Glowing Over Spilled Milk
A 400 year old plaster finishing technique proves milk builds more than strong bones.
There are many ways to finish plaster surfaces, from paint, wax encaustic and tempera, to glues, glitter and maybe even feathers if that tickles you. Some are certainly more unique and artistic than others, but I find the old adage, “simple is better,” true more often than not.
Several years ago I received a call from a customer who wished to discuss a variety of alternatives to finish a torso life casting they had just completed in plaster. We talked about various standard finishing techniques, including a great faux bronze finishing method we did in the studio. But none of the options seemed to have appealed to the caller, until I mentioned milk. Then he was very curious.
Actually the use of milk as a method of applying finishes can be traced back several thousands of years or so when early artisans began experimenting with ways to apply color to their drawings and murals. Actually, even before written history, many ancient cave wall drawings were found to consist of a milk carrier. These early users also found milk paint to have protective properties that would add durability to painted surfaces giving them a rich patina and a seeming internal glow.
I had remembered a 400 year old book I had read on the subject of art techniques written then for the renaissance artist. It surprised me to read it as it seemed implausible. The author described applying raw whole milk to plaster surfaces as a base coat. It certainly seemed like an absurd idea as I remember the awful smell of sour milk in my floor mats from an accidental spill in my car the previous summer.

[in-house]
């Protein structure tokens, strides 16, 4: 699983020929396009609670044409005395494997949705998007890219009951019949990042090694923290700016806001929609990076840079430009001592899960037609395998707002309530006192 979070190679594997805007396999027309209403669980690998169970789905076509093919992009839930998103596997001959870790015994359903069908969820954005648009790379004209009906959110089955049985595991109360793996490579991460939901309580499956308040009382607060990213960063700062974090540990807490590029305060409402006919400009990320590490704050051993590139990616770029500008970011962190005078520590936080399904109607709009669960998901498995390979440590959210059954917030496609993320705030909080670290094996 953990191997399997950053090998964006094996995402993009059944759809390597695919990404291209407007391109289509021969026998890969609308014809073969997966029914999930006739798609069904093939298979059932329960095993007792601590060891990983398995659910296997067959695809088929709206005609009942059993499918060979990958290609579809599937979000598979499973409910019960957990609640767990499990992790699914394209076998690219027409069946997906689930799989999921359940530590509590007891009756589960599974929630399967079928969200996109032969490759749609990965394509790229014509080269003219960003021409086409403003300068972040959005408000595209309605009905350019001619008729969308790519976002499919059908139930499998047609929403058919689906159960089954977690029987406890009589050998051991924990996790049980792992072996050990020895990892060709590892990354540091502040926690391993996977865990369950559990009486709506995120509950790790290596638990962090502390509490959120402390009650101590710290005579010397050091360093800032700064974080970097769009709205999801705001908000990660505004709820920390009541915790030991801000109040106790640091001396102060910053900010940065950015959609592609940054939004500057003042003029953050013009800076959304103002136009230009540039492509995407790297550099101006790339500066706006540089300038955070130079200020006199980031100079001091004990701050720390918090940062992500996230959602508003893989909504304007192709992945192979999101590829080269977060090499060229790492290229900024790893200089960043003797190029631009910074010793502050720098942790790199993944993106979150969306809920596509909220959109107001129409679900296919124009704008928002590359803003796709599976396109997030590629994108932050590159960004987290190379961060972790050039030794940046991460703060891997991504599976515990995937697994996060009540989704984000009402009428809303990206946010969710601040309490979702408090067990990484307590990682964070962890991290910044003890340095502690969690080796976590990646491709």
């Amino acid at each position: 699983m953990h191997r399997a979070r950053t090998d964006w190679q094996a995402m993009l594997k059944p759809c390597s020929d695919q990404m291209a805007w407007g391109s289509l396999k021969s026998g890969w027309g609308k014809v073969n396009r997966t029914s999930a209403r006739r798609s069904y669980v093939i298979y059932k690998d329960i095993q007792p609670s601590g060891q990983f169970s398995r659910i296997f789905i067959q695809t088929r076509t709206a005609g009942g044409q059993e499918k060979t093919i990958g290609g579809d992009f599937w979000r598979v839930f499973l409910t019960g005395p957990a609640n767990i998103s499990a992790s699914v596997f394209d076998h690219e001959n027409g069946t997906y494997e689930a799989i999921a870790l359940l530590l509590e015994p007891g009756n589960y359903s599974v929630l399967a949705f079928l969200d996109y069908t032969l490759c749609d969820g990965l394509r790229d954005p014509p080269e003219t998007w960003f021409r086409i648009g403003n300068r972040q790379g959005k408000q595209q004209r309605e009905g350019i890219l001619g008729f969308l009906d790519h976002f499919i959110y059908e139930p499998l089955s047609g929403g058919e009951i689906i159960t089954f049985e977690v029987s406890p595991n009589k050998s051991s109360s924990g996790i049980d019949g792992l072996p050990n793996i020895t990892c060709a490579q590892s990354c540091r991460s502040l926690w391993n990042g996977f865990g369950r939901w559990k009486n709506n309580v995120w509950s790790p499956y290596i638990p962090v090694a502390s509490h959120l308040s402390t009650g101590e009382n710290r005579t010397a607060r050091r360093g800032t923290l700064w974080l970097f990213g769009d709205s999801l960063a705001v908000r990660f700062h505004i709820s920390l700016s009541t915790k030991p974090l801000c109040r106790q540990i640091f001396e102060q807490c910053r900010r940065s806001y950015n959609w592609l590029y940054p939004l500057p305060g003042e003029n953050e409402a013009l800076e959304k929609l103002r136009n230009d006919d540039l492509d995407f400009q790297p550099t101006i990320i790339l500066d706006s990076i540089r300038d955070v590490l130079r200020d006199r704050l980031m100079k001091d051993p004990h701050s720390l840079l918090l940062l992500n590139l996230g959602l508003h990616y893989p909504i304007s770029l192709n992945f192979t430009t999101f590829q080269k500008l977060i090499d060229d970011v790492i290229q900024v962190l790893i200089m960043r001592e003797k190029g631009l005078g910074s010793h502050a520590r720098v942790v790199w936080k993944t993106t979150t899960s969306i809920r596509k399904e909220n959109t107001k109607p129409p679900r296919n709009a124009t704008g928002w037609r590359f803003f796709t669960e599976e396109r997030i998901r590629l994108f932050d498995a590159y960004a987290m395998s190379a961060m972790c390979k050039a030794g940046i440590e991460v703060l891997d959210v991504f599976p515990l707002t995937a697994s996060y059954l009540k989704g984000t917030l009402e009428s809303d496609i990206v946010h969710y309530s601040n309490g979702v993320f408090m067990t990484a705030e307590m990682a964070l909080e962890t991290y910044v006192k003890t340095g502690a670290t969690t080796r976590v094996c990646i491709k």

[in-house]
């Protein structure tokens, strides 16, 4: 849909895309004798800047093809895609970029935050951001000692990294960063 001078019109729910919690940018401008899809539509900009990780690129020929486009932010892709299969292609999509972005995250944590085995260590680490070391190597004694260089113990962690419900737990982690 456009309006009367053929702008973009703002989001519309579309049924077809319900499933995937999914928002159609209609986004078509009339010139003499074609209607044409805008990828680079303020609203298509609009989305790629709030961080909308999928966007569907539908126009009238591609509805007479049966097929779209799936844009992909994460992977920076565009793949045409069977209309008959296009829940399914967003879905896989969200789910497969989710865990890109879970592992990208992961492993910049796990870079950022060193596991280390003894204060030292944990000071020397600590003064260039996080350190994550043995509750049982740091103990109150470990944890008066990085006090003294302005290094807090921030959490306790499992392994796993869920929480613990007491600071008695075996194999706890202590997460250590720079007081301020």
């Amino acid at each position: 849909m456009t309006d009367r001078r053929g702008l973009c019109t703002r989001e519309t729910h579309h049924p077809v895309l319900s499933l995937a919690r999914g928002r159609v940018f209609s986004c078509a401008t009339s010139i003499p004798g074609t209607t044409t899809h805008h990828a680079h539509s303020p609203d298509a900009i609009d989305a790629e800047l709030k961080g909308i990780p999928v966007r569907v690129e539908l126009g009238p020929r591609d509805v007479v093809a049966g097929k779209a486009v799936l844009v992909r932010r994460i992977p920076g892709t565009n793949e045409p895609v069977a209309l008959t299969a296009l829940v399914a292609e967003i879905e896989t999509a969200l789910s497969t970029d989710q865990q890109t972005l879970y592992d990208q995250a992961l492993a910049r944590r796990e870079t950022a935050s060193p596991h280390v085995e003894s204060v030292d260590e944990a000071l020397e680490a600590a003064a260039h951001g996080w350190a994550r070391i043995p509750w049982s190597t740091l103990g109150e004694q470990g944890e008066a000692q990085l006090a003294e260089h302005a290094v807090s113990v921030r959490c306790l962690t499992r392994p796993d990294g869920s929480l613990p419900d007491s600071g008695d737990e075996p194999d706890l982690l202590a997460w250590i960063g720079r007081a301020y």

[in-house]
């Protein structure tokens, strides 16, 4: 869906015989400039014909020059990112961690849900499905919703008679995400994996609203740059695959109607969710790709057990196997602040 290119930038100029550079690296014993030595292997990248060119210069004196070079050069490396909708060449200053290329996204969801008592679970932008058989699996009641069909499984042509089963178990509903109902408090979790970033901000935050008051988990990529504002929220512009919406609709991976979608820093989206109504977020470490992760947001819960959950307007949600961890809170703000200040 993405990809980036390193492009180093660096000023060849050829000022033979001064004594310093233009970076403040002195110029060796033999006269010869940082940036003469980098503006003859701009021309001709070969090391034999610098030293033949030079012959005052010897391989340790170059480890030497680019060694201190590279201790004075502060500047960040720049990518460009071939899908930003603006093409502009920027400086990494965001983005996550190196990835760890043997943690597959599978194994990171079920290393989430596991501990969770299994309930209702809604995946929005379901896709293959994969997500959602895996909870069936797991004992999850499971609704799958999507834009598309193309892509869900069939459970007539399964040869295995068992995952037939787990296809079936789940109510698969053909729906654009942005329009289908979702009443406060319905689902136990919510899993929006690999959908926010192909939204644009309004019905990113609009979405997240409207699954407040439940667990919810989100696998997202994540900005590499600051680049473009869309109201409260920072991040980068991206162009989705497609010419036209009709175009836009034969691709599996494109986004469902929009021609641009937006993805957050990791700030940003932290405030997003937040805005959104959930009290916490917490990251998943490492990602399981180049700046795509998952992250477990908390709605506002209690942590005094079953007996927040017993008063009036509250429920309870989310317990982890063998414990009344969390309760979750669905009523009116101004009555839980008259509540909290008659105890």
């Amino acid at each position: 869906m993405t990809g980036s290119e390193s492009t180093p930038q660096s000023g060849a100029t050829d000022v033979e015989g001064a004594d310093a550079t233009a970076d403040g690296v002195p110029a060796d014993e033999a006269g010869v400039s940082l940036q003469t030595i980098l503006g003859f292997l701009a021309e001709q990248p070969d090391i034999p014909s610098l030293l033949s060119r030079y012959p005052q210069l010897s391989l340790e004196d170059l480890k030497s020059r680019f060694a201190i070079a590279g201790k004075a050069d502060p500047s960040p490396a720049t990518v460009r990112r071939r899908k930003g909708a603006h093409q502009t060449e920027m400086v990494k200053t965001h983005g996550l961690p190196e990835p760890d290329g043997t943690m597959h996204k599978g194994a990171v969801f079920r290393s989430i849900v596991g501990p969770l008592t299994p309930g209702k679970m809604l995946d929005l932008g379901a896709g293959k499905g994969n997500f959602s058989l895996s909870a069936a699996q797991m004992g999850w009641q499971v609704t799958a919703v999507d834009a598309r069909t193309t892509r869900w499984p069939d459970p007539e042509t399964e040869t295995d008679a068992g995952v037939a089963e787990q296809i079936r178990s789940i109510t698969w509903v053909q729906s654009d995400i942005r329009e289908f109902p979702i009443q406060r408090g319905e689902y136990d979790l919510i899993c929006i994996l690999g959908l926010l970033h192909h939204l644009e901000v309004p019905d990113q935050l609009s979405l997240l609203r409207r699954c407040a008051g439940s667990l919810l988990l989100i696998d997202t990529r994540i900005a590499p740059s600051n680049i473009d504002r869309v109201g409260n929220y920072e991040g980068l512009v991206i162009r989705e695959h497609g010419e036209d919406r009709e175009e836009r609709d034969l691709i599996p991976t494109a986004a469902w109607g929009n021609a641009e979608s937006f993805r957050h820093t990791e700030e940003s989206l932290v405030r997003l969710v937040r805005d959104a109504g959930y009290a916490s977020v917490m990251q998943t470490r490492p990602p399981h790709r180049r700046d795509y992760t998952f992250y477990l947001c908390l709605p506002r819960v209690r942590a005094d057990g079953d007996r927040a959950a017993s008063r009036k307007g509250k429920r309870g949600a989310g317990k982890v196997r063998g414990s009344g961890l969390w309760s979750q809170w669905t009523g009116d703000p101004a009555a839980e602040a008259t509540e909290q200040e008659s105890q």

But I was willing to try the technique on my next life cast torso to prove the results were worthwhile. That didn’t take very long either, as soon afterwards, two sisters called to commission two torso castings of themselves.
After I finished Angela’s torso, I reread the text which was a translation from scribe Latin. It cautioned that before any application, the plaster surface needed to be totally dry. I put the torso casting aside for a week to do just that and then swiped a quart of whole milk from the refrigerator and filled a 16-ounce red Dixie cup.
Using an inexpensive chip brush, I followed the instructions and gave the surface a thorough coating of milk. I waited about twenty minutes for the first coat to soak in and then applied a second coat of milk. The instructions indicated to continue applying coats of milk, allowing each coat to dry before the next, until the milk was no longer absorbed by the plaster surface. In my case, it took six coats before I saw that the milk finally bead up telling me it was no longer soaking in.
I left the plaster torso cast to dry overnight. When I returned to the studio the next day, Angela’s torso was glowing as if a light was shining through it from behind. Amazingly, it gave the appearance of sculpted white Carrera marble. The picture above demonstrates the soft glow. (It is far better in person though).
The milk paint finishing technique is well over 400 years old, yet it as fresh and modern looking as any finishing technique available to we artists today—only cheaper. Where else can you quench your thirst from the same container you are finishing your plaster casts?